How BARCC Partners with Schools to Create Cultures that Are Safe and Equitable for All
Sexual abuse at private boarding schools has been all over the headlines this year. The truth is, though, that sexual violence in many forms is a regular occurrence at schools and campuses of all kinds—public and private, from middle school through college.
That’s why BARCC works with administrators, educators, and students throughout the Boston area and beyond on how to cultivate school cultures that are safe, healthy, and equitable learning environments for all students, staff, and administrators.
The challenges to creating these school cultures are great, but in our work at all grade levels, we’ve noticed three obstacles that are almost always present in schools. First, student survivors of sexual violence often do not know where they can find confidential help. It may not be obvious or even clear who they can approach to talk through what happened and if there are any avenues where the disclosure will be kept confidential and not reported to the administration or police. In some cases, there may not be anyone at the school who can or will engage with a survivor in confidence. The lack of clear information, and in some instances, the lack of any option for confidential conversation, may result in survivors not reaching out for support from anyone. This problem is often present at middle and high schools, and we occasionally see it on college campuses as well.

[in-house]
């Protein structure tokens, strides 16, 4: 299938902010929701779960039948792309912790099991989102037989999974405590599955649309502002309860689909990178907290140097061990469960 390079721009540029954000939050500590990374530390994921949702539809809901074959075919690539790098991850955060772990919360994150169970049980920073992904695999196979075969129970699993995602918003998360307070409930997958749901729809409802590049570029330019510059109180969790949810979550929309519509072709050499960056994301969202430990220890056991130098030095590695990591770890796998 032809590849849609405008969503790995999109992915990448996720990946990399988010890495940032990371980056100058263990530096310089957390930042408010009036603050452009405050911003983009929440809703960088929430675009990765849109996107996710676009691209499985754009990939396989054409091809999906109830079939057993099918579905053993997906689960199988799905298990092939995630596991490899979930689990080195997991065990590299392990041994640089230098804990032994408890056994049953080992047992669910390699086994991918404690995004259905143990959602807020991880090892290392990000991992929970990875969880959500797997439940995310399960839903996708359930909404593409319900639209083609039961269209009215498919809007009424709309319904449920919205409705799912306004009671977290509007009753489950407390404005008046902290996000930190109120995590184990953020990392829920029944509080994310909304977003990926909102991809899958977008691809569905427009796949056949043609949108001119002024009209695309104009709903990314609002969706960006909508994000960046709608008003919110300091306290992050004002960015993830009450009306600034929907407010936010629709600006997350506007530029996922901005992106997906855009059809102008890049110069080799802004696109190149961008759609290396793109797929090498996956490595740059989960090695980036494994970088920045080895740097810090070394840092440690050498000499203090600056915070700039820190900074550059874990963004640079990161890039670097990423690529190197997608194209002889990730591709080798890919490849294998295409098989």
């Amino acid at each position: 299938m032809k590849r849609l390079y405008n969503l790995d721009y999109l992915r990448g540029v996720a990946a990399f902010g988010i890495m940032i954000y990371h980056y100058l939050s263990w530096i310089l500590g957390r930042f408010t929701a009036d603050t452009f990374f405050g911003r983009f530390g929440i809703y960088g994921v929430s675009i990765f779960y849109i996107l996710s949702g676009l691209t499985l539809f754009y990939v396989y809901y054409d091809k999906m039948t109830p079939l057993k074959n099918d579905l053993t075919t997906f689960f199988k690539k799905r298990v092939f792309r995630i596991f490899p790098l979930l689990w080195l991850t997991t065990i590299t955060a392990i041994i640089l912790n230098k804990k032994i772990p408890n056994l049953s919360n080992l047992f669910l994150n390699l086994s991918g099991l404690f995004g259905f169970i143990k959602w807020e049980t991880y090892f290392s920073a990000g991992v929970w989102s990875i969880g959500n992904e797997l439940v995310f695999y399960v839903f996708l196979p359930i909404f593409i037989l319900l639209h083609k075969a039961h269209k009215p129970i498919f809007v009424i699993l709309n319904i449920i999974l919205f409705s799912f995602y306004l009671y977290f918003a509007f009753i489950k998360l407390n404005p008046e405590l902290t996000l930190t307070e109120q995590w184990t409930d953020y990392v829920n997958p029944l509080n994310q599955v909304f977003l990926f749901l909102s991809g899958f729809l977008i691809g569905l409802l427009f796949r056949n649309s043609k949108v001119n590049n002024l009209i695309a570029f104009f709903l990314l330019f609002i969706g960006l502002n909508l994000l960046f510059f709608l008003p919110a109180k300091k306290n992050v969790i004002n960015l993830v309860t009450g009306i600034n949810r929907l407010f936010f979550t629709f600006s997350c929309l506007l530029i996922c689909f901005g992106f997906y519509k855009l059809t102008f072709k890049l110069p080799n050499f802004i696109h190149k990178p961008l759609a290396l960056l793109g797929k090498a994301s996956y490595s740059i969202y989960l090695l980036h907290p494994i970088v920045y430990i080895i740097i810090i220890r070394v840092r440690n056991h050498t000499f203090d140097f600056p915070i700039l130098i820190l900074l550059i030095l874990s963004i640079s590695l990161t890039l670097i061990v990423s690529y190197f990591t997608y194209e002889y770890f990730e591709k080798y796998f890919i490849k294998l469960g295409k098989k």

The second obstacle is often the reason why the first obstacle exists: lack of a consistent and well thought out plan for handling disclosures of sexual assault by students. It is not uncommon for administrators, faculty, and staff to not know what their reporting obligations are under current school policy, much less what their legal obligations are as mandated reporters. This lack of clarity often stems from school policies that are derivative of an individual administrator’s beliefs about how sexual assault should be handled (such as the principal or whichever staff member is responsible for dealing with disclosures of sexual assault), rather than a policy that is rooted in best practices. To be successful, a school policy on sexual harassment and assault should be implemented uniformly across campuses; students, staff, and administrators should receive annual training on the policy; and the policy should include explicit instruction for how student disclosures of sexual assault should be handled.